With a dramatic increase in stray dogs coming to the shelter, the Georgian Triangle Humane Society reminds the community there are resources available if help is needed
The dog kennels at the Georgian Triangle Humane Society (GTHS) are full, but help is still available to anyone who needs it.
That’s the message the local shelter was trying to spread after a week of tough bringing two adult dogs and four puppies to the shelter — all suspected of being abandoned. There may also be four more puppies wandering around a remote area of Gray County where the first four puppies were found.
GTHS received a report earlier this week of eight puppies spotted roaming an area off a dead-end road in Gray County. Animal control officers located four and brought them to the shelter on Wednesday, April 19.
All four puppies are healthy and have been bumbling around the yard at the shelter working together in their shared interest in general mischief and adorable head tilting. They’ve enjoyed food, medical care, and playtime at the GTHS and probably don’t appreciate the literary significance of their new names Diomedes, Archidamus, Dion, and Leonine. There’s still a road ahead for the pups, who are cautiously learning to trust people, and will need spay/neuter surgery and some vaccinations before they start looking for a home to call their own.
The puppies are estimated to be about five months old and a mix of lab and German shepherd. More information might have been available, but they stole and ran off with a page of this reporter’s notes. No puppies were harmed, and the page was recovered despite being obliterated.
Alas, the three sisters and their brother were not the only dogs likely to be abandoned in the area this week.
Two adult dogs, named Javier and Penelope, were also found after possibly being abandoned a few days ago. Both of the small dogs were found behind the Wasaga Adventure Park.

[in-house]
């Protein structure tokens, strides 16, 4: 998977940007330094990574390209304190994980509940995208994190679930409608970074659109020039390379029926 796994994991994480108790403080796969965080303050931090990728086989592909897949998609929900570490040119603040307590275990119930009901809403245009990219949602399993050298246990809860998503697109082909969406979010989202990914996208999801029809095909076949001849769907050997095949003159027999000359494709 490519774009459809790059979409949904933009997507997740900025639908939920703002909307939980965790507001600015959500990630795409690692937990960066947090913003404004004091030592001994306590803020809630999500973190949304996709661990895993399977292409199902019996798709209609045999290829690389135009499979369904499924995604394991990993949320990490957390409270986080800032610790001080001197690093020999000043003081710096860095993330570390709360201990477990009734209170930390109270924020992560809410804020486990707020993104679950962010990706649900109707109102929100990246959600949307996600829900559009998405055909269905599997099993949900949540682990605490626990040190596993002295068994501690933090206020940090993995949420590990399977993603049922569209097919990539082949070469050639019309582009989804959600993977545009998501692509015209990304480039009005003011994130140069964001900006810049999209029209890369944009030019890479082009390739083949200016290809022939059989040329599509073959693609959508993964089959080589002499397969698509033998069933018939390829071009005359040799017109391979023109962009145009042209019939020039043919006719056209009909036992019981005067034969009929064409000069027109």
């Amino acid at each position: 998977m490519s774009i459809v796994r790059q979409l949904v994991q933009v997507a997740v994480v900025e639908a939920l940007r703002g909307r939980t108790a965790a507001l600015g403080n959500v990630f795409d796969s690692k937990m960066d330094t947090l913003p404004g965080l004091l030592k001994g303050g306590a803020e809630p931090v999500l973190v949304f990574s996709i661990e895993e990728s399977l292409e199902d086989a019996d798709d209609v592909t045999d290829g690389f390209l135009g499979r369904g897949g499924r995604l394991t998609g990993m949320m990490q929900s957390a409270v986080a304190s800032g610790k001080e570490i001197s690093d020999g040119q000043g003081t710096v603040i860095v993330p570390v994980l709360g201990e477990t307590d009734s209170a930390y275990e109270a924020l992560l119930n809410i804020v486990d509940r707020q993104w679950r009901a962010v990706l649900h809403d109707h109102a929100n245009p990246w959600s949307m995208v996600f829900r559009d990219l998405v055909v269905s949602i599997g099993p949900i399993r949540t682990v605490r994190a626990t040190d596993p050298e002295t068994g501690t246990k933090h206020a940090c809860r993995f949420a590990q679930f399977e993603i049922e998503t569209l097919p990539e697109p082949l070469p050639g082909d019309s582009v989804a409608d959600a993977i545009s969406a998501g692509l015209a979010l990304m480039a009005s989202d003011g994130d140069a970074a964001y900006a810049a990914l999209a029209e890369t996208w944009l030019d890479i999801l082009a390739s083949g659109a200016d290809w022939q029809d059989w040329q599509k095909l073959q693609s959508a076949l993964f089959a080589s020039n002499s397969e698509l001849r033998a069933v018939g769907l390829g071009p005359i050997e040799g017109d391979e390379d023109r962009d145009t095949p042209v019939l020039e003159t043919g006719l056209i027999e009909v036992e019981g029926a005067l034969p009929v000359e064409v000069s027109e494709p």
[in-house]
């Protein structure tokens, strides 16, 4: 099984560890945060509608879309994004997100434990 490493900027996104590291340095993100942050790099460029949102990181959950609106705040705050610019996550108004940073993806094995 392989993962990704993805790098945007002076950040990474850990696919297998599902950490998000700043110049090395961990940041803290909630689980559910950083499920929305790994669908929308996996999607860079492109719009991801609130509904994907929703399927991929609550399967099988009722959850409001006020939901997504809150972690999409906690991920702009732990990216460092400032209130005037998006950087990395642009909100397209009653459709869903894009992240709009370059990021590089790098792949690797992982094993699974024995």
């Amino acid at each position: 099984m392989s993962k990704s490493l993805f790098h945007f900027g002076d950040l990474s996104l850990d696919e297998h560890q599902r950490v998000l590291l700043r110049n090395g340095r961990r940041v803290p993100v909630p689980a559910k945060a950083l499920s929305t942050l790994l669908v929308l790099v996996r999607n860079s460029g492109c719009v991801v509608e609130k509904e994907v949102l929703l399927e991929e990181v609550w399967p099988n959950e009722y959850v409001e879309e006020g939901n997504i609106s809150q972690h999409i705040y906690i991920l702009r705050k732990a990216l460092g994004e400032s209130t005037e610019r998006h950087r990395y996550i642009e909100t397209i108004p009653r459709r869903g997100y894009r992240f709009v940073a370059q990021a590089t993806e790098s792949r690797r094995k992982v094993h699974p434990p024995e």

Several weeks ago, a dog was found in Bruce County tied to a stop sign, a shoelace
knotted tight around her muzzle. She was named Billy Rose when she arrived at the shelter, and after four weeks of careful work in a foster home, Billy Rose was adopted.
Kristin Holmes, the marketing and public relations manager at GTHS said the shelter has seen a 94 per cent increase in the number of stray and surrendered dogs coming through their kennels this year. They have not taken in the usual number of stray dogs from northern communities because the shelter has been over capacity with local dogs.
That doesn’t mean the help isn’t there, though, said Holmes.
“There are resources, and we give no judgment,” said Holmes. “Please bring them here, there are so many other options.”
She said there’s no way to know what circumstances led to the dogs being abandoned, or even if they were abandoned. Inflation, access to care, and financial pressure can individually and together make it hard for someone to care for a pet, said Holmes.
“The GTHS mission is to keep pets and people together,” said Holmes.
The shelter offers a pet food pantry, emergency medical assistance, emergency boarding, spay/neuter assistance programs, and a dog school. They also promise no judgment in situations where an animal is being surrendered to the shelter.
The GTHS has set a goal of raising $10,000 to cover the costs of the spay/neuter surgeries, vaccinations and other care for the new puppies, which will be available for adoption soon.
The shelter is also looking for foster volunteers, and has a long list of dogs waiting to be adopted.
To donate, adopt, or volunteer, visit gths.ca.